This particular book, with analysis from Alix Holt, is quite useful and telling because Holt provides a context and an even-handed critique of Kollontai's writing. Kollontai has been dismissed by many as an overly idealistic thinker, and her thoughts on family and sexuality have earned Kollontai an undeserved reputation as someone who advocated sexual promiscuity and irresponsibility as well as "moral decay". Naturally these analyses are overly simplistic; Kollontai was a revolutionary (not just in the traditional sense, having participated actively in the Russian Revolution and serving as Lenin's only female commissar, but also a revolutionary on social norms and sociology). Kollontai questioned the role of family in society and predicted that "family" as the nuclear unit would cease to exist (under socialism/Communism, in her evaluation) because family is an economic/need-based construct. The erosion of the family unit as economic unit would change the dynamics between men and women and would create the need for in depth evaluation of sexuality and the basis for relationships. Kollontai asked many questions on this topic in earnest, which were integral questions to the development of Soviet society (beset by major problems as it was) yet as time went on, her ideas were marginalized and even demonized. As the Soviet propaganda machine grew (mostly under Stalin), Kollontai no longer had a voice. Suddenly these ideas, in the words of Alix Holt, "became more and more preposterous and the party quite sensibly put its foot down. In actual fact, things were quite otherwise, for her ideas changed very little. It was the attitudes of men and women both inside and outside the party that were changing and giving rise to objections against what had previously been accepted without question." Kollontai watched the Revolution for which she had fought (and in the name of which she had been blind and naive to many realities) be co-opted by the Stalin personality cult and excessive bureaucracy. It is evident that Kollontai was a personality more than a philosopher. She had beliefs and ideas, but she, as Holt points out in later analysis, failed to form her observations into real and meaningful analysis. Many of her most striking ideas are barely developed. Kollontai objected to being linked with a women's movement or a feminist movement in her time because she felt that women's rights would be part and parcel of any successful proletarian revolution, and that equality would be achieved automatically. This is part of Kollontai's short-sightedness, faithfully documented in this book and analyzed by Holt. Kollontai had valuable ideas she never researched or explored fully; she recognized intrinsic problems within society (particularly those pertaining to women and children), but she blindly accepted that the revolution and the Soviet government would take care of all these things. By the time she realized that the "dream" was slipping away, it was too late. Stalin had the power to silence her one way or another (she is one of the few to survive the purges, although it can be argued that she was sidelined effectively by being sent as Soviet ambassador to Norway, Mexico, etc.)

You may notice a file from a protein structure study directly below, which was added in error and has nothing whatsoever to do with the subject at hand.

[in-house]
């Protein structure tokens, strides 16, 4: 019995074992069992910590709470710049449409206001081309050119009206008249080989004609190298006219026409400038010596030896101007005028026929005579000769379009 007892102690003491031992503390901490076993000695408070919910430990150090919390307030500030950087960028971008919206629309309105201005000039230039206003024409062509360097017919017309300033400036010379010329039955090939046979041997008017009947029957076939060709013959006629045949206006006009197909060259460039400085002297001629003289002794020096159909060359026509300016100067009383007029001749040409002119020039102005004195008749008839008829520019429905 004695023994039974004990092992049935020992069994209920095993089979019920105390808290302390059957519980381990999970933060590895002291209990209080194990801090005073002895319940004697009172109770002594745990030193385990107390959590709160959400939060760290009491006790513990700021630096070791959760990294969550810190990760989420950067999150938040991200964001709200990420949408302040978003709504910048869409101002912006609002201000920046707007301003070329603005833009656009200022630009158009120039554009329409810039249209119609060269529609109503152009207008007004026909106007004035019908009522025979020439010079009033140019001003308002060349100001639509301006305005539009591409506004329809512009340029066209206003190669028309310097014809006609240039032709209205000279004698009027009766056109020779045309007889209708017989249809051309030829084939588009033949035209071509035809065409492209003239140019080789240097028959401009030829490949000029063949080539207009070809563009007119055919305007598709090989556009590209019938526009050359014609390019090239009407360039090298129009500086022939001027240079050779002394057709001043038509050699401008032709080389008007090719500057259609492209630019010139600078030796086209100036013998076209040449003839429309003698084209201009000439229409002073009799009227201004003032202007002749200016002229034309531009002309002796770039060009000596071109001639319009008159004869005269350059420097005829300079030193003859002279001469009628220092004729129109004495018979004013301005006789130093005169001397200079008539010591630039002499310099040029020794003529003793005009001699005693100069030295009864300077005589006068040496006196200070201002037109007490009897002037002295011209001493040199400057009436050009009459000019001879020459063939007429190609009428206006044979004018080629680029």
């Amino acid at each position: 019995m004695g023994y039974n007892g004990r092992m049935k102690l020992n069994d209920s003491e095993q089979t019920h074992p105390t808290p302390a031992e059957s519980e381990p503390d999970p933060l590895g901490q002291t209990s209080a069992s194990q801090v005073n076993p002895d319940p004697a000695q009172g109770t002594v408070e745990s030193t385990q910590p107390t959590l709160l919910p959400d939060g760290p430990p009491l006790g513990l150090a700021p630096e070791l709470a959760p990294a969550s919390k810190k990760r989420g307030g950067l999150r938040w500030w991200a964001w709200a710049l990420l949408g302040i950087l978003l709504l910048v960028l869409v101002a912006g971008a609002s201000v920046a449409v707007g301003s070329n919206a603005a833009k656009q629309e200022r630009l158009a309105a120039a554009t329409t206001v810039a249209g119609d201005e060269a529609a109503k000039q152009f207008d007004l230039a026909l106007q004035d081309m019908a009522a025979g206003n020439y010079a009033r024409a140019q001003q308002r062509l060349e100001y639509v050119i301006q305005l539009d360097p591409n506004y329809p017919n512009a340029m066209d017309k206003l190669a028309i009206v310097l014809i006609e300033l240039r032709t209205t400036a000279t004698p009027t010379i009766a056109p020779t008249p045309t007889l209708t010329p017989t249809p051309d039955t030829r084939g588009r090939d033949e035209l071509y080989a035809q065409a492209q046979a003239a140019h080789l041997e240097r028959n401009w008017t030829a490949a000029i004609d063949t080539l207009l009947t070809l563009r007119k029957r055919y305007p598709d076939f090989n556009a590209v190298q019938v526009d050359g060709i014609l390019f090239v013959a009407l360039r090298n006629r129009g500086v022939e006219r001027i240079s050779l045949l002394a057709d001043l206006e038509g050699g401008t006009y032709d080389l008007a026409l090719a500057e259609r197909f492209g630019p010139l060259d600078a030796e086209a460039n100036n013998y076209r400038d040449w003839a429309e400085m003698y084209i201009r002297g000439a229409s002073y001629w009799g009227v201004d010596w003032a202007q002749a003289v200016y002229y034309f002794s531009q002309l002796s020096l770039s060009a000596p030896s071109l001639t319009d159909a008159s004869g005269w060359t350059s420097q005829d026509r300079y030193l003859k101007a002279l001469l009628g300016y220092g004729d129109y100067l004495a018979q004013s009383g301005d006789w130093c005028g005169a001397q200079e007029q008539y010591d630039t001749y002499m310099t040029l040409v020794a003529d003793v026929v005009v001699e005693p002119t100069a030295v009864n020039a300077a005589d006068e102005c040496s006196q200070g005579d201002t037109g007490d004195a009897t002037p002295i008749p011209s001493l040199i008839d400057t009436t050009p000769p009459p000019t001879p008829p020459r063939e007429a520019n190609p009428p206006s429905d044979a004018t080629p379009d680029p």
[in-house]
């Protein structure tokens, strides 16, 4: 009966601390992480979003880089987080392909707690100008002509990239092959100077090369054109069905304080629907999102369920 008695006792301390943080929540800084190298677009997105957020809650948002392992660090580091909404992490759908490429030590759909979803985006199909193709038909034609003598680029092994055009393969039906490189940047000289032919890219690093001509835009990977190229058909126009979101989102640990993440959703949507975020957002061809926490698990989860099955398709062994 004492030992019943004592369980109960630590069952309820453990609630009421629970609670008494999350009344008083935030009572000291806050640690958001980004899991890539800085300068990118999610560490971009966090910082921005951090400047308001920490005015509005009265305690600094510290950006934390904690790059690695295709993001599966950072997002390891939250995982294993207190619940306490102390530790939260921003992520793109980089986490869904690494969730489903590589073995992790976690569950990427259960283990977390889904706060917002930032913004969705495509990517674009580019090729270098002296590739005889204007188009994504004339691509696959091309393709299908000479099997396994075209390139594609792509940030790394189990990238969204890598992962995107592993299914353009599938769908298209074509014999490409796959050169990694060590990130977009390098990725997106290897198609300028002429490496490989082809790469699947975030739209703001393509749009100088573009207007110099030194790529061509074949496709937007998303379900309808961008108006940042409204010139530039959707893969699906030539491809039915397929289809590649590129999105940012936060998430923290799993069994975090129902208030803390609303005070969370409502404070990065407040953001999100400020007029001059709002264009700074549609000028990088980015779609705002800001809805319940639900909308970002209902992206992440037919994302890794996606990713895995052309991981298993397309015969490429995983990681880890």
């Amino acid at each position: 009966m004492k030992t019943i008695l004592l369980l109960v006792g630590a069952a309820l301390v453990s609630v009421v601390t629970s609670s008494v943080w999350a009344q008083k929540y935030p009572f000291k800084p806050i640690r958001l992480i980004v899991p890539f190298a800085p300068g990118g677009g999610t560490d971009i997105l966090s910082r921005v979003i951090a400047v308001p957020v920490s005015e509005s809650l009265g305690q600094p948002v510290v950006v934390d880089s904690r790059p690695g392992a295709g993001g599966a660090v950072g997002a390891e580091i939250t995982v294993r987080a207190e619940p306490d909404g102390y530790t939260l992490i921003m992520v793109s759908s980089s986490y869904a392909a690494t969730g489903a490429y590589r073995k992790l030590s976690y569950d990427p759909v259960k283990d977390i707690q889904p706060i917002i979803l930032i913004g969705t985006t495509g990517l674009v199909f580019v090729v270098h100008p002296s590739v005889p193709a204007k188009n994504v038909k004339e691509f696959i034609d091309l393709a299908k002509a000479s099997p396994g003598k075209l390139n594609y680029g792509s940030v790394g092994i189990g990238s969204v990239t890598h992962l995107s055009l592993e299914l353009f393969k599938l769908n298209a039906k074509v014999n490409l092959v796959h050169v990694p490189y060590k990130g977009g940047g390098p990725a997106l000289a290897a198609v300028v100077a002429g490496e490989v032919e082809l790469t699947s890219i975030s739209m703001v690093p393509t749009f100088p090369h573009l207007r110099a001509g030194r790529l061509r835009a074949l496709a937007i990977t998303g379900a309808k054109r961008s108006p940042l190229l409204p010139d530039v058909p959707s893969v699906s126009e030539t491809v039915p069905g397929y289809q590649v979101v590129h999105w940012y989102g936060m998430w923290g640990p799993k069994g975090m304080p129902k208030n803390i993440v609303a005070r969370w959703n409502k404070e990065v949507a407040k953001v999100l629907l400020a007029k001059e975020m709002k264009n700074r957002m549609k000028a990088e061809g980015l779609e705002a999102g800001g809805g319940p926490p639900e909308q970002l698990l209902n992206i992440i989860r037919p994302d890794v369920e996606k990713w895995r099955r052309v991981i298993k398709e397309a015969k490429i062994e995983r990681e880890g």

This book coupled with other readings about or by Kollontai give a vivid picture of Russia during and after the revolution and the hopes many people shared for building a worker's society. The book also illustrates, as I stated, how the same concerns that Kollontai and colleagues faced in forming a new government still plague society today. Although strides have been made in "granting" women more equality, they are still not "equal" in many regards. Kollontai, who was so ahead of her time, gives modern women pause to consider that if serious feminist and equality matters are STILL problematic now, almost 100 years after Kollontai was fighting for the equality of all people, we have not really "blazed the trail" to women's rights. At the same time, though, it is not just society "holding women back" but also the attitudes of many women themselves. (For example, Bill Maher said that when women want to elect a woman to the US presidency, they will. They have the majority. It is not society necessarily that isn't ready; perhaps it's women themselves.) Unfortunately Kollontai faced an uphill battle educating people as to their individual rights and responsibilities... we still face this issue now. Relevant? Absolutely so.